Tourism in the Age of Globalisation

Tourism in the Age of Globalisation

Tourism in the Age of Globalisation

Tourism in the Age of Globalisation

Synopsis

This book contributes to the clarification and systemization of modern notions of tourism, examining the trend of globalization to provide a review of contemporary tourism challenges.

Excerpt

Tourism is one of the most international of industries, with both the public and private sectors increasingly concerned with issues of international competitiveness and benchmarking. This is no less so for domestic tourism where international standards are derived for service delivery and facilities - indeed in destinations such as the former Eastern European states, international benchmarks have been used to drive-up the standards and the quality of the domestic industry. Yet despite the obvious international focus of tourism from a geographical point of view, rather less attention has been given to the process of internationalisation in the tourism sector - both from a government and an industry viewpoint. It was for this reason that Salah Wahab perceived the need for a book drawing together leading authors to provide a state of the art review of the process of globalisation and its consequences for the various sectors of tourism. Since 1997, when the book was first mooted, the need for such a volume has become more acute as globalisation has begun to rival sustainability as an organising concept for the way we approach tourism.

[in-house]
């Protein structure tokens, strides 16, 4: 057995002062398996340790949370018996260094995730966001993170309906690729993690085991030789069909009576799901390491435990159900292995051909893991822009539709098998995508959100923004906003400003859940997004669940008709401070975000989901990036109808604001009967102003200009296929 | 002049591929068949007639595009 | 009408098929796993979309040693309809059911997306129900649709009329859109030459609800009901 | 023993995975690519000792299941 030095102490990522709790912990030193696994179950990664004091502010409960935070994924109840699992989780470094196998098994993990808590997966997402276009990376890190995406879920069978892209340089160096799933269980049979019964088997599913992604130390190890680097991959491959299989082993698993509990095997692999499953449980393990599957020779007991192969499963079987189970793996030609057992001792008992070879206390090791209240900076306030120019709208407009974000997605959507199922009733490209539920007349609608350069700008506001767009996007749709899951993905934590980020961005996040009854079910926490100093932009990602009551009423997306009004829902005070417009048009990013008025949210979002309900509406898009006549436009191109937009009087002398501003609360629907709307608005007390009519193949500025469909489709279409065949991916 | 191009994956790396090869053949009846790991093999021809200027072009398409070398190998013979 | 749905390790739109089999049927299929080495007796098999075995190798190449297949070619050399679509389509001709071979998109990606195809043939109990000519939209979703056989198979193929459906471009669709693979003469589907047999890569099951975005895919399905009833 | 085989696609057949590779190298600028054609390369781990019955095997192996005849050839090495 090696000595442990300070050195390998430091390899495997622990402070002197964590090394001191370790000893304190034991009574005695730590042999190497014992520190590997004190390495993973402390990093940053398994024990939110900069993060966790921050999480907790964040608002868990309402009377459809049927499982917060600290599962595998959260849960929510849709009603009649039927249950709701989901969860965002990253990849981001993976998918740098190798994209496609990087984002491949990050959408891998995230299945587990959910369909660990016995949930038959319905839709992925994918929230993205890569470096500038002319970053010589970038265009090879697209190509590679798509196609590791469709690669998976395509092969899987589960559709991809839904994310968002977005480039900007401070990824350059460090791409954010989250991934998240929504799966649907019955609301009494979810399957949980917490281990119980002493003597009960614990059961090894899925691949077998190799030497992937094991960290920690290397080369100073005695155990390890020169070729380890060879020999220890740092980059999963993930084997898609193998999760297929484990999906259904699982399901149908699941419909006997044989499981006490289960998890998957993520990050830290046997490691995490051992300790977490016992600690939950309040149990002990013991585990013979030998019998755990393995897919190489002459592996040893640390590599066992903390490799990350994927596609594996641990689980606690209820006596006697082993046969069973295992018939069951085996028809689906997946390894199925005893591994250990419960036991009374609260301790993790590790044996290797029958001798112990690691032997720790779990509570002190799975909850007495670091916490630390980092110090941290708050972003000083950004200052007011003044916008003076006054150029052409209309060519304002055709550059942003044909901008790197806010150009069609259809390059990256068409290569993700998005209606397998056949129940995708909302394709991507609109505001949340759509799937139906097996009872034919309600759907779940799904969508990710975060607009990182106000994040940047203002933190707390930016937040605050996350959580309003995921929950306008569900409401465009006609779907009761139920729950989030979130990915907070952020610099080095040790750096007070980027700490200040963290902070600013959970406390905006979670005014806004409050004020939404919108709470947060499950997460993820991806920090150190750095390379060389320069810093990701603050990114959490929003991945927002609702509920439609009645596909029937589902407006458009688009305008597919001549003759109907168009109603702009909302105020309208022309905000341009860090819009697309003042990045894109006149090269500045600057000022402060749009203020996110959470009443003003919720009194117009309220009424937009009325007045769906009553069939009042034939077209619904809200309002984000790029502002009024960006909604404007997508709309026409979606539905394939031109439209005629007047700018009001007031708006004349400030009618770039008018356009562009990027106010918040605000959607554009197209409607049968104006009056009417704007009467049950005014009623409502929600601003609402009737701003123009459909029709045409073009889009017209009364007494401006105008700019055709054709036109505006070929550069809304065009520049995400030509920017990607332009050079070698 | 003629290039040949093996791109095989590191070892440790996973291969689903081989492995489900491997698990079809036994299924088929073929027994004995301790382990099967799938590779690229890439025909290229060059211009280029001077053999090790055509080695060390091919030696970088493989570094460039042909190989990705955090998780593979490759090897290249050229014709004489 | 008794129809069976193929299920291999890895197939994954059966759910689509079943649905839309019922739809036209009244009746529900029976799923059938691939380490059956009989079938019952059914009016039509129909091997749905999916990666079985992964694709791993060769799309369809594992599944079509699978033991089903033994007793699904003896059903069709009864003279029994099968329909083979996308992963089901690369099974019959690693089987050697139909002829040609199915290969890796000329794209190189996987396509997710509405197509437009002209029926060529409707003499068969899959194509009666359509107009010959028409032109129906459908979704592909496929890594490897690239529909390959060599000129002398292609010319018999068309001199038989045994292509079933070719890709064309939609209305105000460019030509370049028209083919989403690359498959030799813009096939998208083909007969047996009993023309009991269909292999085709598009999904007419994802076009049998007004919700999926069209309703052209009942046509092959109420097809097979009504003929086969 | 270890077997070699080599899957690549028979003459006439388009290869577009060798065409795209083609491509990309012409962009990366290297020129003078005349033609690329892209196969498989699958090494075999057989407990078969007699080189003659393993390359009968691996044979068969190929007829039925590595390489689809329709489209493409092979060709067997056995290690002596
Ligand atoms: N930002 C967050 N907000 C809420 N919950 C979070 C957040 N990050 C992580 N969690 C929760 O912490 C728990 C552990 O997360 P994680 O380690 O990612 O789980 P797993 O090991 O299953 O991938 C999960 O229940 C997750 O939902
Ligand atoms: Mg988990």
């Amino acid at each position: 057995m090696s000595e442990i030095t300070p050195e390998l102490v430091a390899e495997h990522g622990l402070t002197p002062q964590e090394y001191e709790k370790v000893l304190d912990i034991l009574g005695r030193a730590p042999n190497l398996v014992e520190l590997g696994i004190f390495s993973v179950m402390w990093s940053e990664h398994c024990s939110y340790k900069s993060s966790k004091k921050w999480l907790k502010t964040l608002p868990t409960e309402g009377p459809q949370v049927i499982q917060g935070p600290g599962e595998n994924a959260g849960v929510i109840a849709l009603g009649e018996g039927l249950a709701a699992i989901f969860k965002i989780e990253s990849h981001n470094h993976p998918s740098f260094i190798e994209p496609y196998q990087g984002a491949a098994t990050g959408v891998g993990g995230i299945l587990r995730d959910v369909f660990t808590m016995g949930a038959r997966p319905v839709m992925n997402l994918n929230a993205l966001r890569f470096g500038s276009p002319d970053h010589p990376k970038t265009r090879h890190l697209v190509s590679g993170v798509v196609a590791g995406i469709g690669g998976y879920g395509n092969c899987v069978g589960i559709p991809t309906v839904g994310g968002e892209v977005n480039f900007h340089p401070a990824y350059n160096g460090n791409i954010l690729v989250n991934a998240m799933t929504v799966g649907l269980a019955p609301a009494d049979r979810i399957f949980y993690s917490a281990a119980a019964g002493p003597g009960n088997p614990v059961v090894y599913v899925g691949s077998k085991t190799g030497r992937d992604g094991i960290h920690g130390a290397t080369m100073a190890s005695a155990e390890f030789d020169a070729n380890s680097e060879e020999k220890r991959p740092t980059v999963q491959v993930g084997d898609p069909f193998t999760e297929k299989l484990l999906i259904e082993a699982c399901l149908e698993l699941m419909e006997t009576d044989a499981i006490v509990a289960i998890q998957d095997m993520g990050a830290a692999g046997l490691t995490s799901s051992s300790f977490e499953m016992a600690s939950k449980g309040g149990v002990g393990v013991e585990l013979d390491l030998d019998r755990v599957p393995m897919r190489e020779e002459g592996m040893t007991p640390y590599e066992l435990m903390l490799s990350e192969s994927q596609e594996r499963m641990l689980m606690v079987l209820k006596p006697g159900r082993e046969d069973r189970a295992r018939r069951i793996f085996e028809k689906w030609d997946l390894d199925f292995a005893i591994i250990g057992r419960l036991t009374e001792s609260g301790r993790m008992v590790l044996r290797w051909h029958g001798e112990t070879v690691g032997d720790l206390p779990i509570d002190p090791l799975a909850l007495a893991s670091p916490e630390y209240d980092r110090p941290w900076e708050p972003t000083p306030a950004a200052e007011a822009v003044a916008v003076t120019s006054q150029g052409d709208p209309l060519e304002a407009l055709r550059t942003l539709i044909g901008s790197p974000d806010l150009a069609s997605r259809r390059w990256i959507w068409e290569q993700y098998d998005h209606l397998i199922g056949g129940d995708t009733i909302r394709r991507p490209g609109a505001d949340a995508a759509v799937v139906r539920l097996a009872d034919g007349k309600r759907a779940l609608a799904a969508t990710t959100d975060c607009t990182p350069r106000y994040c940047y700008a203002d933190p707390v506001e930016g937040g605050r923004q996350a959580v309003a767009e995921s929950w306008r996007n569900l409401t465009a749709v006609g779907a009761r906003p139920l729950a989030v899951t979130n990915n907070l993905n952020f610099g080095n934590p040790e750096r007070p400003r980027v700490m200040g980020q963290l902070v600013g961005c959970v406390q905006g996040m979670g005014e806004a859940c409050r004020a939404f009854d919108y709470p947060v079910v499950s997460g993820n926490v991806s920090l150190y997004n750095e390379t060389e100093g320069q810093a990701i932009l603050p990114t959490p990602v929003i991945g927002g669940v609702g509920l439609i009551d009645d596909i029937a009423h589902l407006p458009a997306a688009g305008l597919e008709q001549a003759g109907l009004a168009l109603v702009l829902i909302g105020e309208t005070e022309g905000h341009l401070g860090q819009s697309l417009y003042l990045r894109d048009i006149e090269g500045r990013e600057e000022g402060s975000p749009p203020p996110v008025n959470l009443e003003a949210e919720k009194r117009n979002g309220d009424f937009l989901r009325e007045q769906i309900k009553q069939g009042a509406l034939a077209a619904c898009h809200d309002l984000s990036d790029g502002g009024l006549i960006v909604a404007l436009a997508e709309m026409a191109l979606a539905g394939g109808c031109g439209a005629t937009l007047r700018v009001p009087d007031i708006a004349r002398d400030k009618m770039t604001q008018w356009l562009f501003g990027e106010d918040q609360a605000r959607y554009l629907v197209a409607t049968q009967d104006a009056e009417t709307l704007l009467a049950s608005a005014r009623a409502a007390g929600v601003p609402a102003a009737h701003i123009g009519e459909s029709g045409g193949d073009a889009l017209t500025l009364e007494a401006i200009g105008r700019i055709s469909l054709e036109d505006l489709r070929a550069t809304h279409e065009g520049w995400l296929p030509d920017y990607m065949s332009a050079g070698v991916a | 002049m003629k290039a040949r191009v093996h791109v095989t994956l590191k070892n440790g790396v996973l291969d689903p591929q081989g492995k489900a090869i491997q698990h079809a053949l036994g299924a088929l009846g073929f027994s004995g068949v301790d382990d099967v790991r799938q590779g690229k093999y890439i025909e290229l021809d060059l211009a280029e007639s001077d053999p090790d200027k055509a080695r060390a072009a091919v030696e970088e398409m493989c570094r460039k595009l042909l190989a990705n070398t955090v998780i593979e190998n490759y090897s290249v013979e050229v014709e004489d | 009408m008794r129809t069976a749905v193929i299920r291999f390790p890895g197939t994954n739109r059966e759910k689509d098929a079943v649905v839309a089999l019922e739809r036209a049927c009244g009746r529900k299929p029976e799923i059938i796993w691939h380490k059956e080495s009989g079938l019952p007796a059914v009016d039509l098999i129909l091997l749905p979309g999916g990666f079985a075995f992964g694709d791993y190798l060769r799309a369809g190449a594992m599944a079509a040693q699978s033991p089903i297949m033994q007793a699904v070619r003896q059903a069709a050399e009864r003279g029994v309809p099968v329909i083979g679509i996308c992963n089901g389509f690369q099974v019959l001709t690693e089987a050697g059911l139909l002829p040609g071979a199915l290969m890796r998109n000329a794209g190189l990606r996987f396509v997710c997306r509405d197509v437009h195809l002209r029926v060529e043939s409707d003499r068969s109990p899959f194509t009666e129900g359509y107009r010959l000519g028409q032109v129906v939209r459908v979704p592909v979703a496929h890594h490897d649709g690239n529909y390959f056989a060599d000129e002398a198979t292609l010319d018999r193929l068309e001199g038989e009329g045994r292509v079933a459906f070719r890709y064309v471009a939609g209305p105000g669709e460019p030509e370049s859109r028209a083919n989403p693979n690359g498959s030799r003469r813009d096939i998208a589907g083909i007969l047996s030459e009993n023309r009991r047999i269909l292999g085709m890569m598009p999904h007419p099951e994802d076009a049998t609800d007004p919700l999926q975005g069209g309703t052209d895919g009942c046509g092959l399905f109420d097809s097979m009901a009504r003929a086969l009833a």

We have organised this book into four parts. The first part sets the scene in terms of an introduction to globalisation and tourism by ourselves, followed by Hall and Fayos-Solà and Bueno's overview of global trends of territoriality, economic integration and tourism policy. In the second part, the authors focus on the impact of globalisation upon tourism demand, in particular the new tourist and the consequences of globalisation for both tourism promotion and the distribution system. It is clear from these chapters by Buhalis, Seaton and Alford and Vanhove that it is in the area of tourism demand that globalisation has, to date, had the most impact. In the third part, the chapters focus on elements of competitiveness and their relationship with globalisation. These elements comprise the destination itself (Swarbrooke), the role of alliances and mergers (Go and Appelman), education (Baum), safety and security (Santana), and quality management (Lee-Ross and Johns). The authors in this section disagree as to the impact of globalisation on tourism, with a consensus that perhaps the consequences for tourism are not yet felt to the same degree as in other sectors of the economy. In the fourth part the chapters review issues of sustainability in

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